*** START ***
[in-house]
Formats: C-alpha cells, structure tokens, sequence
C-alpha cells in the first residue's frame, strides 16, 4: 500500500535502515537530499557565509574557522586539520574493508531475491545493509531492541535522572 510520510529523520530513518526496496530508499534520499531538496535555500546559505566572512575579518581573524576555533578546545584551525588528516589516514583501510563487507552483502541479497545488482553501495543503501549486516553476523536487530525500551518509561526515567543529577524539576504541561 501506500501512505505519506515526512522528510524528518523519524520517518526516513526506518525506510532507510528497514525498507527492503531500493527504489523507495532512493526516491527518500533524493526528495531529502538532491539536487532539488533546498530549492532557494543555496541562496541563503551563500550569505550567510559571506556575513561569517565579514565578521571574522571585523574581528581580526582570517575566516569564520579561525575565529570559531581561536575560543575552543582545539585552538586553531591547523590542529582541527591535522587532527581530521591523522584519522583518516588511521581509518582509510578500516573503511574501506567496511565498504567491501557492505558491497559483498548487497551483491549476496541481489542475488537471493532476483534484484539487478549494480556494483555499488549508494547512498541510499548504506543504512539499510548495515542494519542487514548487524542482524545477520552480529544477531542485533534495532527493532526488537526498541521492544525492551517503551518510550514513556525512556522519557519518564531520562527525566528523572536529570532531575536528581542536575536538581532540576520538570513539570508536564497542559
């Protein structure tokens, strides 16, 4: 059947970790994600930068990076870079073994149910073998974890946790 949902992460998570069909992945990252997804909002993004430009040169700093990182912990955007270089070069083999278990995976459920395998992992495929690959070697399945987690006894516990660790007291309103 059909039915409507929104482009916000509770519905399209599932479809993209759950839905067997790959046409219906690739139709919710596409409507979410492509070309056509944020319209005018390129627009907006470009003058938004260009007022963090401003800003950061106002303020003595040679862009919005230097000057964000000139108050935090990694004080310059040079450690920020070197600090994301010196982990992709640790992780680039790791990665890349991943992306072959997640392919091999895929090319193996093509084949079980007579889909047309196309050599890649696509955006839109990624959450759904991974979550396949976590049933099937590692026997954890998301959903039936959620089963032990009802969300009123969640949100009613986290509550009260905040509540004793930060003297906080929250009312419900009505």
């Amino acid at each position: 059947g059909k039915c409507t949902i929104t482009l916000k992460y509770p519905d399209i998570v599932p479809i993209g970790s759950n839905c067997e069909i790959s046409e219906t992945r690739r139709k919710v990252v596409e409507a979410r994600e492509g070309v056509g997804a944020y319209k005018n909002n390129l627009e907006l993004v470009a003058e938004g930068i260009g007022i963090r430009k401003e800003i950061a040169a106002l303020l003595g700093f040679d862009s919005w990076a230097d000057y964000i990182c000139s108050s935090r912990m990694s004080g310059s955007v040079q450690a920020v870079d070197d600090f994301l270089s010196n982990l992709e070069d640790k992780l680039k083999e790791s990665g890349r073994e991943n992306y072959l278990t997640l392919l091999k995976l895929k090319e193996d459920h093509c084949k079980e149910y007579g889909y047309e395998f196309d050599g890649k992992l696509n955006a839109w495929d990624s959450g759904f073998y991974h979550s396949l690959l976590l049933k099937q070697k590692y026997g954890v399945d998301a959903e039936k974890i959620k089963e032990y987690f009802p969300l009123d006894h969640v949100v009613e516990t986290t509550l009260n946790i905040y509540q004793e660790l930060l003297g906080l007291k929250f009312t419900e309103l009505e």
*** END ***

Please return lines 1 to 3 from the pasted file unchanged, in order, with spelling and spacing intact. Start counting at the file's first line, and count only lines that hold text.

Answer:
[in-house]
Formats: C-alpha cells, structure tokens, sequence
C-alpha cells in the first residue's frame, strides 16, 4: 500500500535502515537530499557565509574557522586539520574493508531475491545493509531492541535522572 510520510529523520530513518526496496530508499534520499531538496535555500546559505566572512575579518581573524576555533578546545584551525588528516589516514583501510563487507552483502541479497545488482553501495543503501549486516553476523536487530525500551518509561526515567543529577524539576504541561 501506500501512505505519506515526512522528510524528518523519524520517518526516513526506518525506510532507510528497514525498507527492503531500493527504489523507495532512493526516491527518500533524493526528495531529502538532491539536487532539488533546498530549492532557494543555496541562496541563503551563500550569505550567510559571506556575513561569517565579514565578521571574522571585523574581528581580526582570517575566516569564520579561525575565529570559531581561536575560543575552543582545539585552538586553531591547523590542529582541527591535522587532527581530521591523522584519522583518516588511521581509518582509510578500516573503511574501506567496511565498504567491501557492505558491497559483498548487497551483491549476496541481489542475488537471493532476483534484484539487478549494480556494483555499488549508494547512498541510499548504506543504512539499510548495515542494519542487514548487524542482524545477520552480529544477531542485533534495532527493532526488537526498541521492544525492551517503551518510550514513556525512556522519557519518564531520562527525566528523572536529570532531575536528581542536575536538581532540576520538570513539570508536564497542559